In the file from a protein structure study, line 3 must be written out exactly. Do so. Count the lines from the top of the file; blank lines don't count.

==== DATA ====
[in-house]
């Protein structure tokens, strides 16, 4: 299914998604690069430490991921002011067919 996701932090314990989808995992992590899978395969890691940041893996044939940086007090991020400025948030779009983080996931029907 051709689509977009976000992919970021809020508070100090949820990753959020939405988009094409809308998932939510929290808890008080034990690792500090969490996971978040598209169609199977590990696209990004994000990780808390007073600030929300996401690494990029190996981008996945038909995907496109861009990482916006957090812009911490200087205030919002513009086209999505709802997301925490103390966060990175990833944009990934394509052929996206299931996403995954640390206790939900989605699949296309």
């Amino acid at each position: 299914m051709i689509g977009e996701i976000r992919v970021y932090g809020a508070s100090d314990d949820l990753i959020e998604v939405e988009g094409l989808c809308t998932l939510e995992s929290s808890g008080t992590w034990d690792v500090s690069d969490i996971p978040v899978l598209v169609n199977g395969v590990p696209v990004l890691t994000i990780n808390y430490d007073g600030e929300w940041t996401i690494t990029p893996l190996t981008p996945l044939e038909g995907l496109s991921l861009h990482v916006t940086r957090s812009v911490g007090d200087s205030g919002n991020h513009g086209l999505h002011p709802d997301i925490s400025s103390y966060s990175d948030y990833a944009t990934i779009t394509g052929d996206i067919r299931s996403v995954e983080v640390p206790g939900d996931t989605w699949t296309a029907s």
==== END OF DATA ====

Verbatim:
């Amino acid at each position: 299914m051709i689509g977009e996701i976000r992919v970021y932090g809020a508070s100090d314990d949820l990753i959020e998604v939405e988009g094409l989808c809308t998932l939510e995992s929290s808890g008080t992590w034990d690792v500090s690069d969490i996971p978040v899978l598209v169609n199977g395969v590990p696209v990004l890691t994000i990780n808390y430490d007073g600030e929300w940041t996401i690494t990029p893996l190996t981008p996945l044939e038909g995907l496109s991921l861009h990482v916006t940086r957090s812009v911490g007090d200087s205030g919002n991020h513009g086209l999505h002011p709802d997301i925490s400025s103390y966060s990175d948030y990833a944009t990934i779009t394509g052929d996206i067919r299931s996403v995954e983080v640390p206790g939900d996931t989605w699949t296309a029907s």